Wednesday, October 11, 2017

NYC Mayor's Debate #1

Last night the three major candidates for NYC Mayor debated and it was a disaster. 

First, the audience as raucous and rude, always interrupting with cheers and boos that often made it impossible to hear what anyone was saying. The moderators seemed unable to do anything about it.

Second, Republican candidate Nicole Malliotakis and independent candidate Bo Dietl spent most of their time playing to the crowd, yelling and bloviating and lying, that it only made it worse. At one point Dietl's mic got cut off because he was interrupting so much and Malliotakis  (in a Trump-like manner) attacked one of the questioners of "carrying water" for De Blasio. That's the level of intellect that aspires to run this city. Dear God.  

Third, Mayor De Blasio didn't bring his A-Game. He didn't attack his opponents that hard and just repeated standard defenses of his record. He was playing it safe which, when compared to his two vile opponents, made him look better but also made him look a little overwhelmed.

If you want a recap of this debate, listen to this

However, the good news is that De Blasio is currently pulverizing Tweedledee and Tweedledumber in the polls, and seems safe bet for reelection. I can't imagine this debate will "move the needle" on those polls in anyway. There's one more debate scheduled and let's hope it's a little more civil.  

Tuesday, October 10, 2017

Kevin Smith @ LaGuardia: A Celebrity Sighting and a Thought

On Friday morning I was at LaGuardia airport, waiting outside for my traveling companion to arrive (turned out I was at the wrong terminal, but that's another story) when a big black SUV pulled up and out popped a man in a hockey jersey. 

The driver came out, helped the man in the hockey jersey take his bags out of the trunk, and then the man in the hockey jersey gave the driver a hefty tip, a "bro" handshake, said "Thanks Man", and ambled into the terminal. As I was waiting there, noticing this, I thought, "Is that Kevin Smith, the famous director, who made Clerks and Chasing Amy, two of my favorite movies ever?" 

Turned out it was: besides his recognizable voice and beard, his hockey jersey said "SMITH" on the back so I safely determined that it was the great man himself. 

I was impressed. Here was a big celebrity being kind and respectful to a humble driver when he didn't think or know that anyone else was looking. I've noticed people a lot less successful than Kevin Smith treat such workers like dirt but there was Kevin Smith being a decent guy just because ... well, that's who he is.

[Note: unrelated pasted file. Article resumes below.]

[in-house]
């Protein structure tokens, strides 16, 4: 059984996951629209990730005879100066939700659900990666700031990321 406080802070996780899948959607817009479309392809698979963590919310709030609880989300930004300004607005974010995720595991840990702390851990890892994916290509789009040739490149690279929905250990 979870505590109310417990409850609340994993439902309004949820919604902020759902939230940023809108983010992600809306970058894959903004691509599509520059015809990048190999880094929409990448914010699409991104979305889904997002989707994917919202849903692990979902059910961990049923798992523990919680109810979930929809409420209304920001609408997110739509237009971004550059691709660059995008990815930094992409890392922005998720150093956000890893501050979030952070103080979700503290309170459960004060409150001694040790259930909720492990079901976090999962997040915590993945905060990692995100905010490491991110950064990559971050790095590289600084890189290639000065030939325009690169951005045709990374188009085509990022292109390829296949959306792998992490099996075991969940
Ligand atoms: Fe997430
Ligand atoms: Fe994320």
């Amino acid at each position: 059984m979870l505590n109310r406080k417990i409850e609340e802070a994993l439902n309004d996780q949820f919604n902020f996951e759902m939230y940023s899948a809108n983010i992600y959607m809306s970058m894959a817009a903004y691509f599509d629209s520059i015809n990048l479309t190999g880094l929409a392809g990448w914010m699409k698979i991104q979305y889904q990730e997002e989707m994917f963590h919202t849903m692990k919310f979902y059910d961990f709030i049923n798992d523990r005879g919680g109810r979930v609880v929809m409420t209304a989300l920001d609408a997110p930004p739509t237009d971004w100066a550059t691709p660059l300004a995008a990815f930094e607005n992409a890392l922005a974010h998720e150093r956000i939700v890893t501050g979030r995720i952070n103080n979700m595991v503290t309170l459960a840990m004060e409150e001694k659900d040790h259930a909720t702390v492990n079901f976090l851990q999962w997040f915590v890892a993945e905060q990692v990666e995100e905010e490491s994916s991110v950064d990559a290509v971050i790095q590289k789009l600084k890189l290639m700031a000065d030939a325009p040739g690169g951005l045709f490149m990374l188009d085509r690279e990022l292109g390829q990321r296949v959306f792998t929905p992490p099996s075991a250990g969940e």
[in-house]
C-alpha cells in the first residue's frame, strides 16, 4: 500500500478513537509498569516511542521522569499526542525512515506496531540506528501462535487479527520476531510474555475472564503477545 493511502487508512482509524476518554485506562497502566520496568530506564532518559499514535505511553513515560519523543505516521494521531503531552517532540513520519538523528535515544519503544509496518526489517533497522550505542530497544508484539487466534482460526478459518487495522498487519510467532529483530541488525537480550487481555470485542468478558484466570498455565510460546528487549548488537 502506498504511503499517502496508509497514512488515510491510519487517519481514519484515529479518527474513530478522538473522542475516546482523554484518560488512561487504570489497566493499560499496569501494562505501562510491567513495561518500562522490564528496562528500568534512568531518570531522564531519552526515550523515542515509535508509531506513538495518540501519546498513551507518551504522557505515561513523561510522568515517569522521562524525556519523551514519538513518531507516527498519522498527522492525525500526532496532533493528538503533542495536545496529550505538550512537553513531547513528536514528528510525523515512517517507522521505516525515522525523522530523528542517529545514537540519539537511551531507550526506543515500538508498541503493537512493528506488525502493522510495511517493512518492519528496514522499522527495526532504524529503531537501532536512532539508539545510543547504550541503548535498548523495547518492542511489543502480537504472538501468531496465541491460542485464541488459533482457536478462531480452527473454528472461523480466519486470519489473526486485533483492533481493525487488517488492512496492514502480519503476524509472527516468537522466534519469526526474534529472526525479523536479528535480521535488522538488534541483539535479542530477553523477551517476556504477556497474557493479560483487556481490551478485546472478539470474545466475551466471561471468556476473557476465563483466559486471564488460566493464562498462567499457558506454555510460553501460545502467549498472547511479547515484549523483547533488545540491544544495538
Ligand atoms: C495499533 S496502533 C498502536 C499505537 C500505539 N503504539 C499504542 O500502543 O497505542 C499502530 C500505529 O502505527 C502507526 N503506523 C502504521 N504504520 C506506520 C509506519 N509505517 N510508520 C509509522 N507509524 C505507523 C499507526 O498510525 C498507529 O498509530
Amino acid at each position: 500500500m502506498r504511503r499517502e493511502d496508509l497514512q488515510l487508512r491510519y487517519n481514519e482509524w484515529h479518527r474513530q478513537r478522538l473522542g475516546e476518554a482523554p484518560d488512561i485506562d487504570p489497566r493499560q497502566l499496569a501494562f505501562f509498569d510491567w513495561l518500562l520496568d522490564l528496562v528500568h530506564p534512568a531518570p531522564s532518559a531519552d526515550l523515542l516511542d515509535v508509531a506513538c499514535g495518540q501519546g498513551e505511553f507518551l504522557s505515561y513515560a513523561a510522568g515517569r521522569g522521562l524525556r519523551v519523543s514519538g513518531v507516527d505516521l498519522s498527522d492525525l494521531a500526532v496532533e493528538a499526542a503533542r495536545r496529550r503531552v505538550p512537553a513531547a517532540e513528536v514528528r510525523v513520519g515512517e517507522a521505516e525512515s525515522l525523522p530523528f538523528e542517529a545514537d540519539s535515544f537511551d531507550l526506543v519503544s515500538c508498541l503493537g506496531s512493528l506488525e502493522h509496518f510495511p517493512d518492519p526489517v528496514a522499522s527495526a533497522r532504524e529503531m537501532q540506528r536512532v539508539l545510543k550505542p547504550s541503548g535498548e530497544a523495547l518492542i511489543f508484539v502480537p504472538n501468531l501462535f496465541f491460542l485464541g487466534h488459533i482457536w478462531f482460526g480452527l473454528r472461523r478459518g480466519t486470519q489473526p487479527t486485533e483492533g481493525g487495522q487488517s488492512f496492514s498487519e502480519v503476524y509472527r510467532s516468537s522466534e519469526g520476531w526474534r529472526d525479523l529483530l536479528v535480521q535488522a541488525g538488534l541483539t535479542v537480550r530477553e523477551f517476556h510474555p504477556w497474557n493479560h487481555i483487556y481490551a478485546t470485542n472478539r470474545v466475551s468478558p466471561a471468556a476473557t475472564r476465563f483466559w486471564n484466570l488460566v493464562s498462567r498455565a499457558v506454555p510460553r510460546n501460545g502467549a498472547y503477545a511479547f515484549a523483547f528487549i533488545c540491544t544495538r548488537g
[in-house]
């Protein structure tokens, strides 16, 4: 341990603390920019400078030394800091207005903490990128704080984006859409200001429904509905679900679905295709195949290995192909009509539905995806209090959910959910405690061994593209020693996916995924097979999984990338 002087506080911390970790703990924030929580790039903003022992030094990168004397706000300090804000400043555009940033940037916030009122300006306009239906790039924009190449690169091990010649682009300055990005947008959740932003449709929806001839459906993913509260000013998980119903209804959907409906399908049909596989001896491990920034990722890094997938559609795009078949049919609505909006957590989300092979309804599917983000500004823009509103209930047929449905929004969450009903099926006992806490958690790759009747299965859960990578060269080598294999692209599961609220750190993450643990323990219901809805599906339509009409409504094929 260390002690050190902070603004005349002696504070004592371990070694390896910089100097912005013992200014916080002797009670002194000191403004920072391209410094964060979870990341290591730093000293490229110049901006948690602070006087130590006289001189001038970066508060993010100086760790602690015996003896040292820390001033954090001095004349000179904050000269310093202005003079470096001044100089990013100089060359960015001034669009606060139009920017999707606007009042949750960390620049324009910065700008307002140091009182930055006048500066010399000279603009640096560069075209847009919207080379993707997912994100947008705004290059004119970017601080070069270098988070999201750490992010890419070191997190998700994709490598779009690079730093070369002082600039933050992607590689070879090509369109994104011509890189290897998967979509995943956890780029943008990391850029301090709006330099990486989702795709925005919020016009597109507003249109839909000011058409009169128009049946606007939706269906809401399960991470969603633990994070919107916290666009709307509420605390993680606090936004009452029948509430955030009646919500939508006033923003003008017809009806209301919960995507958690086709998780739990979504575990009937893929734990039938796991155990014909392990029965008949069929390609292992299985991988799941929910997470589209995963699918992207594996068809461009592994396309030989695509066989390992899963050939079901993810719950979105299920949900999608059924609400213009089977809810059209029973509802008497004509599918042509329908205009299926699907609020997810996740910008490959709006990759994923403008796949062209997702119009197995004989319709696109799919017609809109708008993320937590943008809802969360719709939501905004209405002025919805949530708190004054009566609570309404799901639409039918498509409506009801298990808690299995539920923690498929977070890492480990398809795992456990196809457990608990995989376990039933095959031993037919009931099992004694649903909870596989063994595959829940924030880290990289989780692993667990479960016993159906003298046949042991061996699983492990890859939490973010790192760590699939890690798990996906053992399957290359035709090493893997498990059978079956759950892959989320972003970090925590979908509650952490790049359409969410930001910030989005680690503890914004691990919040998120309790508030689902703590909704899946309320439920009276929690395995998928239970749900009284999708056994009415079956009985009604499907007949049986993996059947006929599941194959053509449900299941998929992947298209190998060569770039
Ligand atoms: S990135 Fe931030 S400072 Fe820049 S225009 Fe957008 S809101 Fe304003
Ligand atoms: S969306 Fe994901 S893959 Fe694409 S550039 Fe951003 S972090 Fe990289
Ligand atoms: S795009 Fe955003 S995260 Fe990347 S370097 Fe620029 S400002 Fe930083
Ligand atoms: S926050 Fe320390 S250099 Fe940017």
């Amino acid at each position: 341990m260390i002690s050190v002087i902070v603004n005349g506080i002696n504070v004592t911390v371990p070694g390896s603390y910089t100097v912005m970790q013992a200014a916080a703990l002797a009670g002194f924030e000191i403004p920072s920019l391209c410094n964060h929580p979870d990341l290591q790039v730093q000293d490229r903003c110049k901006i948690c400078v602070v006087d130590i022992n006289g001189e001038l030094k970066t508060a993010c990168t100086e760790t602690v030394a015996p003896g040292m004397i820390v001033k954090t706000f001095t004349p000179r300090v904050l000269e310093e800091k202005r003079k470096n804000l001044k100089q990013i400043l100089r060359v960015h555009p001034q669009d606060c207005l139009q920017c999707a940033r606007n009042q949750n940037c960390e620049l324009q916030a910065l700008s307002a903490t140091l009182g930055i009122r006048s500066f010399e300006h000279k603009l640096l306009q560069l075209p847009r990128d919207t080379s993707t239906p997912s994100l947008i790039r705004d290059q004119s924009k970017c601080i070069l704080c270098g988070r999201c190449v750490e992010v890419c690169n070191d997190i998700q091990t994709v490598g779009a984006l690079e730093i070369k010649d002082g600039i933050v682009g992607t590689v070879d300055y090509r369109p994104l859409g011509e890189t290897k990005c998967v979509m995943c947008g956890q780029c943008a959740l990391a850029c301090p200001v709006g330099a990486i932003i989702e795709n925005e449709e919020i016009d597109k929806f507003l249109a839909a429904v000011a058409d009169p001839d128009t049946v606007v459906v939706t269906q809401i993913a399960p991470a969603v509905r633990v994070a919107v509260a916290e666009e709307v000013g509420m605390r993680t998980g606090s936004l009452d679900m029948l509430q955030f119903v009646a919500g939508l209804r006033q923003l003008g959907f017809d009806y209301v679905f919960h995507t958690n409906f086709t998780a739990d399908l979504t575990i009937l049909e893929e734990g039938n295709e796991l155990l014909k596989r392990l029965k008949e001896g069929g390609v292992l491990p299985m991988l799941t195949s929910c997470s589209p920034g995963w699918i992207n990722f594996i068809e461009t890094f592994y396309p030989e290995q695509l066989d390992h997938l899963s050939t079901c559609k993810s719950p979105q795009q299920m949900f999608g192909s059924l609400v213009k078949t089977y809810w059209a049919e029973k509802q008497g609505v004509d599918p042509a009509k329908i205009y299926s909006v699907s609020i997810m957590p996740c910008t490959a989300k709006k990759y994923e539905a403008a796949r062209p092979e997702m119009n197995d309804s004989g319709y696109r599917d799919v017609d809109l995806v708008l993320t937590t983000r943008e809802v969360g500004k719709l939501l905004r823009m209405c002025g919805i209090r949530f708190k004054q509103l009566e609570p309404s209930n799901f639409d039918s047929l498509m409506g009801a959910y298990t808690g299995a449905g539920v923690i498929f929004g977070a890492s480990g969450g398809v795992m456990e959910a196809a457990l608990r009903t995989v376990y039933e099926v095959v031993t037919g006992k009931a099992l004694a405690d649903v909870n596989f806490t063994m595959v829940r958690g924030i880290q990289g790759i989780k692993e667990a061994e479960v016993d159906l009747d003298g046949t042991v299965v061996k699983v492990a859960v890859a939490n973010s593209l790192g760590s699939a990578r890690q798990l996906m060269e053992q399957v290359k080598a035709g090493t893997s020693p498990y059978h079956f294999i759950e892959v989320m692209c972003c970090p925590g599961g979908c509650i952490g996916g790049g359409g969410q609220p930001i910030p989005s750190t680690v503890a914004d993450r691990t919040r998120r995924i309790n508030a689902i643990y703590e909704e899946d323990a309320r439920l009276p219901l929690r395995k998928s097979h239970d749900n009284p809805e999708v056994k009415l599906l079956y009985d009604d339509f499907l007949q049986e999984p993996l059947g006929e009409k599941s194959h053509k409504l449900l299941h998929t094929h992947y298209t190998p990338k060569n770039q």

As you probably know, there's a huge storm swirling right now about Harvey Weinstein, the movie mogul, who was responsible for producing lots of great movies and boosting many careers (turns out Mr. Weinstein isn't such a kind, decent guy). One of those careers he boosted was Kevin Smith's who has express grief at the situation. But I don't believe in guilt by association, people should be judged by their actions alone, and the kind, decent behavior I saw from Mr. Smith, in my opinion, speaks for itself. 

In this age of "Grab 'em" Trump and "toxic masculinity", there's an understandable, cynical urge to look at all famous and powerful men as potential monsters. Many of them doubtless are. So that's why it was so great to see a famous, powerful guy act like a mensch and decent human being -- and it gave me a sliver of hope for humanity.  

Btw, Kevin Smith has a great Twitter which you might enjoy. 

Thursday, October 5, 2017

Remember, it's Chinatown

One of the greatest movies ever made is Chinatown, the 1974 crime thriller about the corrupt  political machinations that built Los Angeles. Funnily enough, the actual neighborhood of Chinatown appears only once at the very end of the movie. But, as it proves, Chinatown the place isn't as important as Chinatown the idea -- the idea of foreignness, mystery, scandal, and excitement. It's a ready made place for the movies, a cinematic treasure trove.